View profile

Inside the chaotic dismantling of the BLM

Revue
 
 

Rockies Today

September 23 · Issue #6 · View online
The big stories up and down the Rocky Mountains, curated by Mountain West News

Inside the chaotic dismantling of the BLM
As ProPublica reported Friday, internal records from the Bureau of Land Management contradict what its chief told Congress about a plan to ship 200 D.C.-based career staff out West. The plan would weaken the agency, which stands between federal lands and oil, gas and mineral companies.
Inside the Trump administration’s chaotic dismantling of the federal land agency Inside the Trump administration’s chaotic dismantling of the federal land agency
ProPublica reviewed internal memos and an accounting of which Washington jobs are being transferred to existing BLM offices in places like Reno, Salt Lake City, Utah, and the proposed new headquarters in Grand Junction. Employees, who formally learned of the plan two months ago, received assignment letters this week, detailing specific locations in the West, where most BLM properties are located.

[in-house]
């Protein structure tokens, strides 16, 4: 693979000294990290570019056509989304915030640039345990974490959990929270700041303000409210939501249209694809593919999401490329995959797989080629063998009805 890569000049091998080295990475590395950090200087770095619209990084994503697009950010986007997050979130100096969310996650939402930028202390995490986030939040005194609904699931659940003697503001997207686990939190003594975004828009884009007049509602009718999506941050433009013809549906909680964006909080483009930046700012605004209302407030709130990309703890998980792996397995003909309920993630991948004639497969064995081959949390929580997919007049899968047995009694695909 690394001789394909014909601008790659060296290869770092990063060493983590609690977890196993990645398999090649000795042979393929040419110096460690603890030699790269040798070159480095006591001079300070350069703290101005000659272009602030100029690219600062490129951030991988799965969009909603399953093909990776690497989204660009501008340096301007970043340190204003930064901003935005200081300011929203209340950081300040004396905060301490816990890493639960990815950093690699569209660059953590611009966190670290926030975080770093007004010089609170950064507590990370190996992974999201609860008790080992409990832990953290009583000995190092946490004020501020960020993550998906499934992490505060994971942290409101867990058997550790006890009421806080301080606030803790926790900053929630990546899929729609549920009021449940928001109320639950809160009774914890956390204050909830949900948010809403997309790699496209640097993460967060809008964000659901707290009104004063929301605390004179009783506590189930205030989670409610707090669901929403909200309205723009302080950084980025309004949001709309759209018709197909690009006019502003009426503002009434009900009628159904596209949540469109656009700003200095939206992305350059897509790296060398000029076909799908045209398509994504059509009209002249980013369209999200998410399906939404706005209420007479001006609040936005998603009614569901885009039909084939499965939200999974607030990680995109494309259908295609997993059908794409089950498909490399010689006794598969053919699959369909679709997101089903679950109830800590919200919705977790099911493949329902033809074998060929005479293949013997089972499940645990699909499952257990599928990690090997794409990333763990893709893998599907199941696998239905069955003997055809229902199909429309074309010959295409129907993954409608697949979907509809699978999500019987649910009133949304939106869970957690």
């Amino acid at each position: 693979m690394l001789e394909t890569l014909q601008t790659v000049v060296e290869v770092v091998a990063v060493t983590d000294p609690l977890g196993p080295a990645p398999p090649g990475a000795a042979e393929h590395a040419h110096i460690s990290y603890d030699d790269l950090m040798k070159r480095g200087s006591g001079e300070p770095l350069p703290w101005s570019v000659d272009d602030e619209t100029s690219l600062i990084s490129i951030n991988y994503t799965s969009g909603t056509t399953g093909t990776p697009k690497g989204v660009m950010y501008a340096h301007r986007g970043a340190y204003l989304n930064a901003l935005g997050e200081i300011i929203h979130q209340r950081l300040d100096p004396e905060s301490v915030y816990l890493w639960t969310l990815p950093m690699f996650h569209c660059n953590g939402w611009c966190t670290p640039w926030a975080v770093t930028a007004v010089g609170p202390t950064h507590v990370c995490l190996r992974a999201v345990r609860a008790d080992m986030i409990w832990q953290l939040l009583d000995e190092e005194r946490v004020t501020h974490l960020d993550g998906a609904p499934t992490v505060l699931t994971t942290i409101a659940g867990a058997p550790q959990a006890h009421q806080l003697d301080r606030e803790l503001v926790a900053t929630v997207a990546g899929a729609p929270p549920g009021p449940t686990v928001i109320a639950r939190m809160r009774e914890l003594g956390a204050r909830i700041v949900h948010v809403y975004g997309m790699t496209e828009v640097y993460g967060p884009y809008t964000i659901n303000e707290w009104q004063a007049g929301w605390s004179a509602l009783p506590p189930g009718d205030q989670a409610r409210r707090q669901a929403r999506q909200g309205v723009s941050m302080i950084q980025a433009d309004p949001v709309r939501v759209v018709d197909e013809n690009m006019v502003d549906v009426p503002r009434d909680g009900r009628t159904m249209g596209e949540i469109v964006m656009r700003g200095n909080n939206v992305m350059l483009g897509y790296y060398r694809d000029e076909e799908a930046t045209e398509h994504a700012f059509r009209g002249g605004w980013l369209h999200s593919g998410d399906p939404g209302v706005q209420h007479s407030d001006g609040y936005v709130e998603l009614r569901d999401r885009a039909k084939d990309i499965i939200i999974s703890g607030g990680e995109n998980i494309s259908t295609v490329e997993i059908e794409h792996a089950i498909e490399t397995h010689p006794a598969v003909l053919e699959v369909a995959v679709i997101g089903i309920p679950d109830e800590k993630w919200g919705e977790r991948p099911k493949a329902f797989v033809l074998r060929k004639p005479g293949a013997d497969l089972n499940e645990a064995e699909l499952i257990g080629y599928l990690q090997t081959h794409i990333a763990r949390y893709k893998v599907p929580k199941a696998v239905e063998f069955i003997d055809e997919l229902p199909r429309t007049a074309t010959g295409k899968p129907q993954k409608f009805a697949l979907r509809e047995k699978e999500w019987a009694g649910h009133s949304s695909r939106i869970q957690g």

Internal documents and recordings of staff meetings obtained by ProPublica, as well as interviews with 10 current BLM employees, show top officials expect the mandatory reassignments to lead to an exodus similar to one at the Department of Agriculture during the summer, when a forced relocation prompted more than 250 researchers in Washington to quit.
More from High Country News:
How BLM employees really feel about moving West
Meanwhile…
Grand Junction’s BLM headquarters will share a building with oil and gas companies
Idaho Statesman
Picking Grand Junction, a city with limited air service, is clearly a political choice. https://t.co/e5AYs5Yv9m
Criticism swirls around BLM oil and gas leasing
Public lands go for $2 an acre at auction. And sometimes even less.
BLM sale nets $8.3 million, despite outcry from conservation groups
Federal report highlights reclamation challenges, sparks legislation
More oil and gas news:
‘Only reason we exist’: why an energy transition is hard to fathom in parts of Alberta
Flaring is on the rise nationwide. Where does Wyoming stand?
Scientists use artificial intelligence to aid wolverines